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Intergenenational learning for equity, diversity and inclusion at work

Intergenenational learning for equity, diversity and inclusion at work

One of ERASMUS+ main 4 priorities for the years 2021 – 2027 is Inclusion and Diversity in society. Recognising that different age groups of people experience discrimination based on age-related stereotypes, the LearnGen project aims at equitable access and equality for workers regardless of age.

Educating employees so that they can challenge social norms and stereotypes and be in a position to manage their own potential biases is a crucial step for promoting is an important step in promoting tolerance and the inclusion of diversity. As Verna Myers puts it: “Diversity is being invited to the party; inclusion is being asked to dance”.  In other words, for effective integration of diversity in the workplace it’s not enough to have different people in the employee group.  The appropriate infrastructure must exist to include everyone in learning, decision-making and development opportunities.

The LearnGen project focuses on 2 basic pillars of educational material and training:

1) Training people in key positions (managers / business owners, human resources executives and adult educators) so that they can positively influence intergenerational learning policies and processes and help their employees be included equally.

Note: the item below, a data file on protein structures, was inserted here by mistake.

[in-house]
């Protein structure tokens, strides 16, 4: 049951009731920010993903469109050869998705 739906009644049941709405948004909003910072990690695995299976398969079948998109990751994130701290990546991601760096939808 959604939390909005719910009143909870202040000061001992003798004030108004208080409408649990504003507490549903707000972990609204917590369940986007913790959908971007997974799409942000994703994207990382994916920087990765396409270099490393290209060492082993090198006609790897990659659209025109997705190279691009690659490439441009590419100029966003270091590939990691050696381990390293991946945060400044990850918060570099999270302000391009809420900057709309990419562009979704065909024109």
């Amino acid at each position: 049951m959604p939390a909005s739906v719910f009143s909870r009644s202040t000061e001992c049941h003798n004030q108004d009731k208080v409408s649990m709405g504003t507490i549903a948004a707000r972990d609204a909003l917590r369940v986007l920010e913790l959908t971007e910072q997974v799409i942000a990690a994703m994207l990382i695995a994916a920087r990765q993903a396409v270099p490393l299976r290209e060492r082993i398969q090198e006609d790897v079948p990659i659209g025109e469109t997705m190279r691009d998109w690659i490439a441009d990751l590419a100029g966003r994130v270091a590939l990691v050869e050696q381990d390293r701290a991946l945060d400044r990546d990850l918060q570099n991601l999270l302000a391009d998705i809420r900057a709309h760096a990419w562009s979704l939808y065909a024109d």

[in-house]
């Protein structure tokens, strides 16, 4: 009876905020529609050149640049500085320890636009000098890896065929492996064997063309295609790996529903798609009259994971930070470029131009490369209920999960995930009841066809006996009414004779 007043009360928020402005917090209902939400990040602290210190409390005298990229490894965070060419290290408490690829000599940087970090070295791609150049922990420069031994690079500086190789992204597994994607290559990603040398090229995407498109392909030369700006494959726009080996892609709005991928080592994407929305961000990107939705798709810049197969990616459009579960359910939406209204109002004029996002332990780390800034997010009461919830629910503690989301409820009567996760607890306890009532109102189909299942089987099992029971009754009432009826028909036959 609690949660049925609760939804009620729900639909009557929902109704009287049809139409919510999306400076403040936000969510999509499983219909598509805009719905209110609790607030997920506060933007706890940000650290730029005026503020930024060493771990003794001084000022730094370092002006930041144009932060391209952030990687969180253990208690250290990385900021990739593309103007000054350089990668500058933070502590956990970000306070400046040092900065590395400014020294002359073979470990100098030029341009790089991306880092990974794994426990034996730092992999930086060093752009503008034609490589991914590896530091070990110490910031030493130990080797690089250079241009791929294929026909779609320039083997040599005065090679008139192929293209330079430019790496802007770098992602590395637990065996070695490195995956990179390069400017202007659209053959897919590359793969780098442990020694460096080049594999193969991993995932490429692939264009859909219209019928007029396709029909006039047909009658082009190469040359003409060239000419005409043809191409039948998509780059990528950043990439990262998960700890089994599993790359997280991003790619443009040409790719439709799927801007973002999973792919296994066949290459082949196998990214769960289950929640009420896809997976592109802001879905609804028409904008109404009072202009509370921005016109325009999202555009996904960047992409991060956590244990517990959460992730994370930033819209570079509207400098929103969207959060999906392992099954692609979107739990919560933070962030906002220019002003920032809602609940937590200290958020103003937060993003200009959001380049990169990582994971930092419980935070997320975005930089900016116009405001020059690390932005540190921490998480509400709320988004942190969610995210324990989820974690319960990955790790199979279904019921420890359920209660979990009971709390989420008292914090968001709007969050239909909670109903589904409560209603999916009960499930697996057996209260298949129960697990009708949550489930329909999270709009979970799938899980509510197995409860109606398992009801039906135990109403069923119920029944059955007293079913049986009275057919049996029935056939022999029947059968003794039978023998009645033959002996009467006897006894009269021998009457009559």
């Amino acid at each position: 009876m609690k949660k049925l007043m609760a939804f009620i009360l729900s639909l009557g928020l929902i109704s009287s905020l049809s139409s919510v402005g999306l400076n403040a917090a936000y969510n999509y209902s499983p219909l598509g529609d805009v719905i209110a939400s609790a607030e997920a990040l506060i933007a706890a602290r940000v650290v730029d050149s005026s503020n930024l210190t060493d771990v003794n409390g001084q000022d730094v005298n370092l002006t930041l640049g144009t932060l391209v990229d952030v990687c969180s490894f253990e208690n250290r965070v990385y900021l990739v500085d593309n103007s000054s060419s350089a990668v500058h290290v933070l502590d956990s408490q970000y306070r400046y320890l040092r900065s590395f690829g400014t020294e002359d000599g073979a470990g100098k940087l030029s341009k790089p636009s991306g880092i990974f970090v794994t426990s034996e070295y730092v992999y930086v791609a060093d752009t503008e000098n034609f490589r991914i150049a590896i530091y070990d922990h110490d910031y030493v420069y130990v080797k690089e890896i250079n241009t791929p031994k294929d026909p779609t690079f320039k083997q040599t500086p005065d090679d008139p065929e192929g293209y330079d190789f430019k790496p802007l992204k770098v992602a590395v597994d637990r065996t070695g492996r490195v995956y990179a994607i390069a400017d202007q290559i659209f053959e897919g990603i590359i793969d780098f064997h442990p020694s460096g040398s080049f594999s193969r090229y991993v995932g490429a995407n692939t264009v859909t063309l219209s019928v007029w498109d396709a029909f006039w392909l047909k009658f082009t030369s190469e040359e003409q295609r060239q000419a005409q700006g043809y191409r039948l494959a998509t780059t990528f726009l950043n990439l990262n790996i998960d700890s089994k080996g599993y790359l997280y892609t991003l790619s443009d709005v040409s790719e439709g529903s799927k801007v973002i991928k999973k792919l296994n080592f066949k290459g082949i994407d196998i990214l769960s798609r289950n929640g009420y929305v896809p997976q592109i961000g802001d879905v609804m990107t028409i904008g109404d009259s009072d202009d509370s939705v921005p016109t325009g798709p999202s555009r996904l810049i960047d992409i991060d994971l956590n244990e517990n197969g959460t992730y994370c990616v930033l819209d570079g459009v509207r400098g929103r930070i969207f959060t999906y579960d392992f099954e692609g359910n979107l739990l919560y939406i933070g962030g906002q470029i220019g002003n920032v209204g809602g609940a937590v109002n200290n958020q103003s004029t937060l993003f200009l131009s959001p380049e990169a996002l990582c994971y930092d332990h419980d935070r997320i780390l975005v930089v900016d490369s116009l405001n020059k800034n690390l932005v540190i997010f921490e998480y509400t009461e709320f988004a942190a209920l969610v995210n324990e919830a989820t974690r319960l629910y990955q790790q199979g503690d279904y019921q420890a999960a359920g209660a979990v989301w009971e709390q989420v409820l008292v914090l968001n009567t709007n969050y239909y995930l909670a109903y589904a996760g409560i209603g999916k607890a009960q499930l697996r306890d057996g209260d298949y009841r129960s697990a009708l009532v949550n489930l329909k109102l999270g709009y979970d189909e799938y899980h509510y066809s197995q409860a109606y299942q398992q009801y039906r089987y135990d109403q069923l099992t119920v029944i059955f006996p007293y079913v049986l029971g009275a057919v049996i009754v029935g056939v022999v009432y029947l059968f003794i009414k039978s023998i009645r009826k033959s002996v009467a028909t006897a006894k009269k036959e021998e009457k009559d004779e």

2) Training employees to be tolerant of age differences and to become mentors to people of a different generation from their own, helping each other to fill potential skills gaps.

Actions like these build a solid knowledge base by reducing any capacity gap in businesses. At the same time, relations between colleagues are strengthened. Both result in increased job satisfaction which leads to further employee productivity.

For more information on the LearnGen project actions, you can further explore this website and follow us on Facebook.

July 2021

Mentoring in the Bulgarian schools

Mentoring in the Bulgarian schools

Bulgaria is among the five EU members with the largest share of aging teachers, according to the Eurostat data.
Almost 20% of all Bulgarian teachers are aged 50- 54, as many are aged 55 to 59. Near 10% is the share of the teachers aged 60 to 64, and about 3% are teachers over 65. Thus, almost a half of the Bulgarian teachers are close to or over the retirement age.
The need for young teachers in the Bulgarian education sector has long been identified. This is one of the reasons why intergenerational mentoring is been applying very actively in this sector.
All university students of pedagogical departments pass compulsory internship at school, where they are guided by experienced, usually older, teachers. After graduating, young teachers continue to be mentored by experienced teachers.

There are obvious benefits from mentoring at schools for all stakeholders – for both adults and young professionals, but also for the school administration.